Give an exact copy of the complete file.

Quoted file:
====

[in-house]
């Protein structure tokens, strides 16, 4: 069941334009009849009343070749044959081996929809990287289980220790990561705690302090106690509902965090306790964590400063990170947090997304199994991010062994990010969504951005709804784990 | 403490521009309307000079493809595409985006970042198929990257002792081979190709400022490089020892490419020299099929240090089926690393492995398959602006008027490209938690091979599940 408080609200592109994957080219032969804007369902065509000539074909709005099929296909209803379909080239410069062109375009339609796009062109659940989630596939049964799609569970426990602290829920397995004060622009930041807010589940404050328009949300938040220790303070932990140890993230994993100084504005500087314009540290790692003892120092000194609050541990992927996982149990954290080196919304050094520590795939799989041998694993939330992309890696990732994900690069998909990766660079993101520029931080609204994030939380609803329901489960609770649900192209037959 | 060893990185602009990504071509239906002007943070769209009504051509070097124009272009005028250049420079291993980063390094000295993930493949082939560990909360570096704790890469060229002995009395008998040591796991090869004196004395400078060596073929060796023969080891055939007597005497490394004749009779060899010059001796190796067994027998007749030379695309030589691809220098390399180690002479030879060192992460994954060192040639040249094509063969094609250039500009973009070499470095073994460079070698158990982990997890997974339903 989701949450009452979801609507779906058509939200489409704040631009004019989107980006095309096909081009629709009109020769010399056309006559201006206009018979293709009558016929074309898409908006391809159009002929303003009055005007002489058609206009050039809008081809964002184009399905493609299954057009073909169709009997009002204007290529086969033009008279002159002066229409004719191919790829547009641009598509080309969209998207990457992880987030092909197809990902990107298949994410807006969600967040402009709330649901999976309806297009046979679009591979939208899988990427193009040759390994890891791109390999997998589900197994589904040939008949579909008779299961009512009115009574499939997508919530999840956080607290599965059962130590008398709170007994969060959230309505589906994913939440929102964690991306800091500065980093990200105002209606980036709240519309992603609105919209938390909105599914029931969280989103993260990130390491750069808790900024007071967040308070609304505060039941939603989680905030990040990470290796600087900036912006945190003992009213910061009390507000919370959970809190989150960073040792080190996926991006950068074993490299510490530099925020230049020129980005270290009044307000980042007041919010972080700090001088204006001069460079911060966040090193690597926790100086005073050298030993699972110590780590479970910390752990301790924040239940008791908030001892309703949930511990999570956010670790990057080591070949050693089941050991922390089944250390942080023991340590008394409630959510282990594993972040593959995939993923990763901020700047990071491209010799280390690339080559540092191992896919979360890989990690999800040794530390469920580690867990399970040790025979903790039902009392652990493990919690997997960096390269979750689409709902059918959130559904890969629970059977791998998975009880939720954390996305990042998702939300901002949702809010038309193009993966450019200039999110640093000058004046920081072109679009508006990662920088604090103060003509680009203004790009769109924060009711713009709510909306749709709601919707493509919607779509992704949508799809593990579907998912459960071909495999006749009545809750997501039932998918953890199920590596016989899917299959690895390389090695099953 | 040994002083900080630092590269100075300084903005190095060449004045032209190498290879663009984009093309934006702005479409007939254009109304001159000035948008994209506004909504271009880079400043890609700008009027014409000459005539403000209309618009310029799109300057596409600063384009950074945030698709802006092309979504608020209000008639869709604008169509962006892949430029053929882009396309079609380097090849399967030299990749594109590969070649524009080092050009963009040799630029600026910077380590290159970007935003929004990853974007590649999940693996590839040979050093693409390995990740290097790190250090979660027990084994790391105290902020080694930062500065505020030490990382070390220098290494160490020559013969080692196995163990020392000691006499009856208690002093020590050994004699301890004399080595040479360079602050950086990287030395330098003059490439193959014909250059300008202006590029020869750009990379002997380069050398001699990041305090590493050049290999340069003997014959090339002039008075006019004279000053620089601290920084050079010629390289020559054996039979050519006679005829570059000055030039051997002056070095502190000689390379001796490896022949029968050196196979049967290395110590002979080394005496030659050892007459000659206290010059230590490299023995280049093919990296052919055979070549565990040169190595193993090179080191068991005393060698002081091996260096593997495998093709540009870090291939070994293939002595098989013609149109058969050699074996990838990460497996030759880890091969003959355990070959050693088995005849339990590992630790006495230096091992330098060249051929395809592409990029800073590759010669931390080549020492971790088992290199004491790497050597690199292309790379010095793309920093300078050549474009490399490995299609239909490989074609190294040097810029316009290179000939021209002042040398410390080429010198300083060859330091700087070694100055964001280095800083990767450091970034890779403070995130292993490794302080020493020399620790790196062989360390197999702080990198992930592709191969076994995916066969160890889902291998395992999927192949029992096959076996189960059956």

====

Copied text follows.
[in-house]
């Protein structure tokens, strides 16, 4: 069941334009009849009343070749044959081996929809990287289980220790990561705690302090106690509902965090306790964590400063990170947090997304199994991010062994990010969504951005709804784990 | 403490521009309307000079493809595409985006970042198929990257002792081979190709400022490089020892490419020299099929240090089926690393492995398959602006008027490209938690091979599940 408080609200592109994957080219032969804007369902065509000539074909709005099929296909209803379909080239410069062109375009339609796009062109659940989630596939049964799609569970426990602290829920397995004060622009930041807010589940404050328009949300938040220790303070932990140890993230994993100084504005500087314009540290790692003892120092000194609050541990992927996982149990954290080196919304050094520590795939799989041998694993939330992309890696990732994900690069998909990766660079993101520029931080609204994030939380609803329901489960609770649900192209037959 | 060893990185602009990504071509239906002007943070769209009504051509070097124009272009005028250049420079291993980063390094000295993930493949082939560990909360570096704790890469060229002995009395008998040591796991090869004196004395400078060596073929060796023969080891055939007597005497490394004749009779060899010059001796190796067994027998007749030379695309030589691809220098390399180690002479030879060192992460994954060192040639040249094509063969094609250039500009973009070499470095073994460079070698158990982990997890997974339903 989701949450009452979801609507779906058509939200489409704040631009004019989107980006095309096909081009629709009109020769010399056309006559201006206009018979293709009558016929074309898409908006391809159009002929303003009055005007002489058609206009050039809008081809964002184009399905493609299954057009073909169709009997009002204007290529086969033009008279002159002066229409004719191919790829547009641009598509080309969209998207990457992880987030092909197809990902990107298949994410807006969600967040402009709330649901999976309806297009046979679009591979939208899988990427193009040759390994890891791109390999997998589900197994589904040939008949579909008779299961009512009115009574499939997508919530999840956080607290599965059962130590008398709170007994969060959230309505589906994913939440929102964690991306800091500065980093990200105002209606980036709240519309992603609105919209938390909105599914029931969280989103993260990130390491750069808790900024007071967040308070609304505060039941939603989680905030990040990470290796600087900036912006945190003992009213910061009390507000919370959970809190989150960073040792080190996926991006950068074993490299510490530099925020230049020129980005270290009044307000980042007041919010972080700090001088204006001069460079911060966040090193690597926790100086005073050298030993699972110590780590479970910390752990301790924040239940008791908030001892309703949930511990999570956010670790990057080591070949050693089941050991922390089944250390942080023991340590008394409630959510282990594993972040593959995939993923990763901020700047990071491209010799280390690339080559540092191992896919979360890989990690999800040794530390469920580690867990399970040790025979903790039902009392652990493990919690997997960096390269979750689409709902059918959130559904890969629970059977791998998975009880939720954390996305990042998702939300901002949702809010038309193009993966450019200039999110640093000058004046920081072109679009508006990662920088604090103060003509680009203004790009769109924060009711713009709510909306749709709601919707493509919607779509992704949508799809593990579907998912459960071909495999006749009545809750997501039932998918953890199920590596016989899917299959690895390389090695099953 | 040994002083900080630092590269100075300084903005190095060449004045032209190498290879663009984009093309934006702005479409007939254009109304001159000035948008994209506004909504271009880079400043890609700008009027014409000459005539403000209309618009310029799109300057596409600063384009950074945030698709802006092309979504608020209000008639869709604008169509962006892949430029053929882009396309079609380097090849399967030299990749594109590969070649524009080092050009963009040799630029600026910077380590290159970007935003929004990853974007590649999940693996590839040979050093693409390995990740290097790190250090979660027990084994790391105290902020080694930062500065505020030490990382070390220098290494160490020559013969080692196995163990020392000691006499009856208690002093020590050994004699301890004399080595040479360079602050950086990287030395330098003059490439193959014909250059300008202006590029020869750009990379002997380069050398001699990041305090590493050049290999340069003997014959090339002039008075006019004279000053620089601290920084050079010629390289020559054996039979050519006679005829570059000055030039051997002056070095502190000689390379001796490896022949029968050196196979049967290395110590002979080394005496030659050892007459000659206290010059230590490299023995280049093919990296052919055979070549565990040169190595193993090179080191068991005393060698002081091996260096593997495998093709540009870090291939070994293939002595098989013609149109058969050699074996990838990460497996030759880890091969003959355990070959050693088995005849339990590992630790006495230096091992330098060249051929395809592409990029800073590759010669931390080549020492971790088992290199004491790497050597690199292309790379010095793309920093300078050549474009490399490995299609239909490989074609190294040097810029316009290179000939021209002042040398410390080429010198300083060859330091700087070694100055964001280095800083990767450091970034890779403070995130292993490794302080020493020399620790790196062989360390197999702080990198992930592709191969076994995916066969160890889902291998395992999927192949029992096959076996189960059956």